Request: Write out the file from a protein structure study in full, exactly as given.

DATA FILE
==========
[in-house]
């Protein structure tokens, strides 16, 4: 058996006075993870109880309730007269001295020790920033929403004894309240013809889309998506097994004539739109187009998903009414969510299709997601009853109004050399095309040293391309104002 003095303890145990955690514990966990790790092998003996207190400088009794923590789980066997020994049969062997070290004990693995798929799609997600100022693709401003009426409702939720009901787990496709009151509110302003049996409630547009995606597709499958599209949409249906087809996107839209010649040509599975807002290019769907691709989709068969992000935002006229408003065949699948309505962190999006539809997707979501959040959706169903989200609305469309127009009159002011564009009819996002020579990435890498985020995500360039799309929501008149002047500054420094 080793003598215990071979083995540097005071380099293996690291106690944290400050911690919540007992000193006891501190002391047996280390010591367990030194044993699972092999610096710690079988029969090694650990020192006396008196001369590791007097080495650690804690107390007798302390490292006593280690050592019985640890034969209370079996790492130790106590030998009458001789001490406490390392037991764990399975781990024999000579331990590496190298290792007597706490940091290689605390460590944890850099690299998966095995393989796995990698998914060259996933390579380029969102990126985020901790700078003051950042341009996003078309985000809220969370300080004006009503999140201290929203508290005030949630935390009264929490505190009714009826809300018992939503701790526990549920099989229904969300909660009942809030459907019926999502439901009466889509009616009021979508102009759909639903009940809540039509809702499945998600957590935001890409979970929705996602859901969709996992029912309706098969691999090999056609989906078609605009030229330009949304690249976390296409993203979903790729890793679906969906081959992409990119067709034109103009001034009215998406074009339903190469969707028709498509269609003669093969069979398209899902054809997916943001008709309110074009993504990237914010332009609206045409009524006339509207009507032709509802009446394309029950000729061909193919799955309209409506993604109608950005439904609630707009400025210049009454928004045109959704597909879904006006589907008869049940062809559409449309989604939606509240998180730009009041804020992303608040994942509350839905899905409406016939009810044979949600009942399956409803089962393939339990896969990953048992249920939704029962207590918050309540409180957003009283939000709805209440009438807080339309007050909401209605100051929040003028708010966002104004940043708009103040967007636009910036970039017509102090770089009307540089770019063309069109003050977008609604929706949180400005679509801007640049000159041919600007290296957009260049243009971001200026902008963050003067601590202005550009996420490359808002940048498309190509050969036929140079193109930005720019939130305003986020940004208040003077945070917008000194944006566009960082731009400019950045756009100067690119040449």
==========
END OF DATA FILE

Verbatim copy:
[in-house]
């Protein structure tokens, strides 16, 4: 058996006075993870109880309730007269001295020790920033929403004894309240013809889309998506097994004539739109187009998903009414969510299709997601009853109004050399095309040293391309104002 003095303890145990955690514990966990790790092998003996207190400088009794923590789980066997020994049969062997070290004990693995798929799609997600100022693709401003009426409702939720009901787990496709009151509110302003049996409630547009995606597709499958599209949409249906087809996107839209010649040509599975807002290019769907691709989709068969992000935002006229408003065949699948309505962190999006539809997707979501959040959706169903989200609305469309127009009159002011564009009819996002020579990435890498985020995500360039799309929501008149002047500054420094 080793003598215990071979083995540097005071380099293996690291106690944290400050911690919540007992000193006891501190002391047996280390010591367990030194044993699972092999610096710690079988029969090694650990020192006396008196001369590791007097080495650690804690107390007798302390490292006593280690050592019985640890034969209370079996790492130790106590030998009458001789001490406490390392037991764990399975781990024999000579331990590496190298290792007597706490940091290689605390460590944890850099690299998966095995393989796995990698998914060259996933390579380029969102990126985020901790700078003051950042341009996003078309985000809220969370300080004006009503999140201290929203508290005030949630935390009264929490505190009714009826809300018992939503701790526990549920099989229904969300909660009942809030459907019926999502439901009466889509009616009021979508102009759909639903009940809540039509809702499945998600957590935001890409979970929705996602859901969709996992029912309706098969691999090999056609989906078609605009030229330009949304690249976390296409993203979903790729890793679906969906081959992409990119067709034109103009001034009215998406074009339903190469969707028709498509269609003669093969069979398209899902054809997916943001008709309110074009993504990237914010332009609206045409009524006339509207009507032709509802009446394309029950000729061909193919799955309209409506993604109608950005439904609630707009400025210049009454928004045109959704597909879904006006589907008869049940062809559409449309989604939606509240998180730009009041804020992303608040994942509350839905899905409406016939009810044979949600009942399956409803089962393939339990896969990953048992249920939704029962207590918050309540409180957003009283939000709805209440009438807080339309007050909401209605100051929040003028708010966002104004940043708009103040967007636009910036970039017509102090770089009307540089770019063309069109003050977008609604929706949180400005679509801007640049000159041919600007290296957009260049243009971001200026902008963050003067601590202005550009996420490359808002940048498309190509050969036929140079193109930005720019939130305003986020940004208040003077945070917008000194944006566009960082731009400019950045756009100067690119040449």